Advocates with the Delaware Campaign to End Debtors’ Prison (CEDP) are celebrating a new law that will help restore driving permissions for people coming out of the criminal justice system. After nearly three years of lobbying lawmakers to make the change, HB 244 was approved last year and is now in effect.
“I was seeing loads of clients where I was representing them on driving on a suspended license cases, and the only reason their license was suspended was because they had unpaid fines and fees, often for low level offenses,” said Meryem Dede, who used to work as a criminal defense attorney with the public defender’s office. “They weren’t able to pay their fee as their licenses were being suspended by the court system.” Dede now is co-coordinator at CEDP and a staff attorney with the Debt Free Justice campaign.
The legislation, which was easily approved by the General Assembly last year, points to the damage that can be caused by state fees and fines assessed by the courts. The bill also eliminates fines and fees for children going through the criminal justice system. “This type of debt and the collateral consequences of suspending a driver’s license negatively impacts the rehabilitation of those in the criminal justice system,” the bill states. The new law, which took effect at the start of April, “prohibits a court from imposing a fine, fee, cost, or assessment on children without the means to pay them,” and also “provides the courts with the discretion to waive, modify, or suspend any fine, fee, cost, or assessment.”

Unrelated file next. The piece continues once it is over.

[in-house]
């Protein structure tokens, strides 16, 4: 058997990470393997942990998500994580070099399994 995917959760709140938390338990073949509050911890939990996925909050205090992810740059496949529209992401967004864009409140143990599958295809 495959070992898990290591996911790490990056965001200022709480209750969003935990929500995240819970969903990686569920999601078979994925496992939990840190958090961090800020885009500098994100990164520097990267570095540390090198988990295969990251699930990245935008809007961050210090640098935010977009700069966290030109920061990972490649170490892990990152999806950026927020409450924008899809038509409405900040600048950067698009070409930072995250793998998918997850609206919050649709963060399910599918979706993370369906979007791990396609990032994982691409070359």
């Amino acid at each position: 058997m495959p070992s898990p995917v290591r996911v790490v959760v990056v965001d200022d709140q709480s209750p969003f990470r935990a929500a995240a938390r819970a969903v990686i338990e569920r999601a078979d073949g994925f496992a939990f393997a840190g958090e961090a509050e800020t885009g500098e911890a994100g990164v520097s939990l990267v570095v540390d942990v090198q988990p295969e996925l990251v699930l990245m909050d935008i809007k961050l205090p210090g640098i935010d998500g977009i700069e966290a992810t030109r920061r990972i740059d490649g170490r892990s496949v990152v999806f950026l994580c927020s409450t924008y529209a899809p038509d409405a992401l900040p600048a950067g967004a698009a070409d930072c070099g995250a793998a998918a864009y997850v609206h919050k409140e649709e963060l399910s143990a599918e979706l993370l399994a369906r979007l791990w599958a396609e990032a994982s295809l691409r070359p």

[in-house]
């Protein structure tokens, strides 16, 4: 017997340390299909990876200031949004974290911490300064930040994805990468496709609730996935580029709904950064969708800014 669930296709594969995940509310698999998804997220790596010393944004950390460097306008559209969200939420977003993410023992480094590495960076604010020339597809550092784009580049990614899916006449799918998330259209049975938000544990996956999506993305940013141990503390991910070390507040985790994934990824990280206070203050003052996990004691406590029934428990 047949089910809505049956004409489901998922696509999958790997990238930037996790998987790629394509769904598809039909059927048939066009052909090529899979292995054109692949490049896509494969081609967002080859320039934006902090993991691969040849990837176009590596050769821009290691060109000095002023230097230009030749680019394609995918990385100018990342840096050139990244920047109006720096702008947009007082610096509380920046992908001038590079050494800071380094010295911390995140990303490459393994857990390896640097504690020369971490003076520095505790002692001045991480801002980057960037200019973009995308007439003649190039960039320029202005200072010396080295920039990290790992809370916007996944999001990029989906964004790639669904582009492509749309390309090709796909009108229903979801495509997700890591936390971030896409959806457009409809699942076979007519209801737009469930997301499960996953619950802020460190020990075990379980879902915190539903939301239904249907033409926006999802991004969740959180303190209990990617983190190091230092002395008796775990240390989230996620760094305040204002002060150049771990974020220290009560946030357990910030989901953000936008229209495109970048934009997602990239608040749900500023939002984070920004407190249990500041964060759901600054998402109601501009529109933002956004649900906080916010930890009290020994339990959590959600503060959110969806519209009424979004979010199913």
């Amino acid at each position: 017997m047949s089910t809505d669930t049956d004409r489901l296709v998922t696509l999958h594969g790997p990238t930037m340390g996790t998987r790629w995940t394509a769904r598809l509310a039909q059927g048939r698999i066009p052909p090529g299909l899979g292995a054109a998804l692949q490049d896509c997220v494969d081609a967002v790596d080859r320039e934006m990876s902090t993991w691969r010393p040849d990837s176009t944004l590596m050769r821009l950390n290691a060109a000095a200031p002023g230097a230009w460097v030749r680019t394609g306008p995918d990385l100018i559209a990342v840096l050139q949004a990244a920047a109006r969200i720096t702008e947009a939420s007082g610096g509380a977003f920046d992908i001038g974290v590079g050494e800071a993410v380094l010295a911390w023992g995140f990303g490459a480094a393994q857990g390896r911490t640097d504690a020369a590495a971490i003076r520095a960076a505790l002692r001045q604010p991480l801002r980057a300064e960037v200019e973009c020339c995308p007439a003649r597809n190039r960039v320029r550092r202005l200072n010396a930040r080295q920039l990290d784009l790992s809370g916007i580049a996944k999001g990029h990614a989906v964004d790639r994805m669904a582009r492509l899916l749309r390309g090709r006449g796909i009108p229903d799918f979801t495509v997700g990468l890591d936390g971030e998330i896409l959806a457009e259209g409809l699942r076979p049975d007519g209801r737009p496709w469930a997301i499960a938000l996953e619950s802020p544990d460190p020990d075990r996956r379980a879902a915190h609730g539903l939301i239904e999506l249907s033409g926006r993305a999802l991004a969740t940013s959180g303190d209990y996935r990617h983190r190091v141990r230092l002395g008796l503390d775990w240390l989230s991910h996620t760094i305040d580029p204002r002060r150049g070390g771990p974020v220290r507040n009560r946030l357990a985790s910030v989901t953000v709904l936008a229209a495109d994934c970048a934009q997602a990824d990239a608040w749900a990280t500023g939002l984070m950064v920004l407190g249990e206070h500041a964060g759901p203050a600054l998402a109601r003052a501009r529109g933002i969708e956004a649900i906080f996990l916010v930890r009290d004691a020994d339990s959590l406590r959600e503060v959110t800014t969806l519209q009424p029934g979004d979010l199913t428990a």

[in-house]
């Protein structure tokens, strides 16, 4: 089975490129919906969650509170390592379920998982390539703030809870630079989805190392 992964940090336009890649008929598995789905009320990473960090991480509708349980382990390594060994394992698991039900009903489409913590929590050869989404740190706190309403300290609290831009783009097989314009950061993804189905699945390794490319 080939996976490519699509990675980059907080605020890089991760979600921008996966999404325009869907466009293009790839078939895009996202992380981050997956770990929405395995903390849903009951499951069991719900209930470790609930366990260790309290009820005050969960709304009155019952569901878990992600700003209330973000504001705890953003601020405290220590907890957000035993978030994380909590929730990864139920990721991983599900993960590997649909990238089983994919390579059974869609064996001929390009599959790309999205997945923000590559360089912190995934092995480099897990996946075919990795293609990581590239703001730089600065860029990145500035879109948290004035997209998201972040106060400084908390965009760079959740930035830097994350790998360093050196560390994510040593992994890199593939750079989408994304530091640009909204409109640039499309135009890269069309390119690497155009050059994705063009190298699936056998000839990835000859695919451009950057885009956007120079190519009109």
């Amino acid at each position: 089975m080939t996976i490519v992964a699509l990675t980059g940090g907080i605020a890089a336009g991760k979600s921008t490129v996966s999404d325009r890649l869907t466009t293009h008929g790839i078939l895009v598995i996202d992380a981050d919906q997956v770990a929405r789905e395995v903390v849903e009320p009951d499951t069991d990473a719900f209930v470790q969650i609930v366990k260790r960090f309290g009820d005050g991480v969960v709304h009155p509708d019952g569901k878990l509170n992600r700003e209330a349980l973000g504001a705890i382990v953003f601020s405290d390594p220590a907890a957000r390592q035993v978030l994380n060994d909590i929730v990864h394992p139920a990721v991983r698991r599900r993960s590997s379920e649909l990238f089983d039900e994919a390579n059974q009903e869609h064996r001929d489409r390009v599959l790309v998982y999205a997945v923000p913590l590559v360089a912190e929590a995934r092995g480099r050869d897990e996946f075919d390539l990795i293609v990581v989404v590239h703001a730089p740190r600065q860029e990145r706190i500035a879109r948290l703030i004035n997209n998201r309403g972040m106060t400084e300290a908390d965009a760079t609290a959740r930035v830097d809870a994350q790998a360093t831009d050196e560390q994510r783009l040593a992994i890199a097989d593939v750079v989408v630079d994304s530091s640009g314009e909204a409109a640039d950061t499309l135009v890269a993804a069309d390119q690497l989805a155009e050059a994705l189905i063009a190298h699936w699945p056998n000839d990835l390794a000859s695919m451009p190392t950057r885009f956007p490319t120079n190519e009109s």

“What a lot of people have been seeing or experiencing is that it’s been creating a cycle of poverty,” Dede said.
She said that when a license is suspended, it is difficult to, “do all of the basic things that we do and we’re dependent on motor vehicles for.” It’s especially harsh for those convicted of low level offenses. “There are lots of people who have had their driver’s licenses suspended for years that never served any jail time,” she said.
The charges for those on probation included administrative fees, as well as funding for volunteer fire companies. “Volunteer fire ambulance companies are really important. We want those, but they shouldn’t be funded off the backs of primarily poor people going through the criminal legal system,” Dede said.
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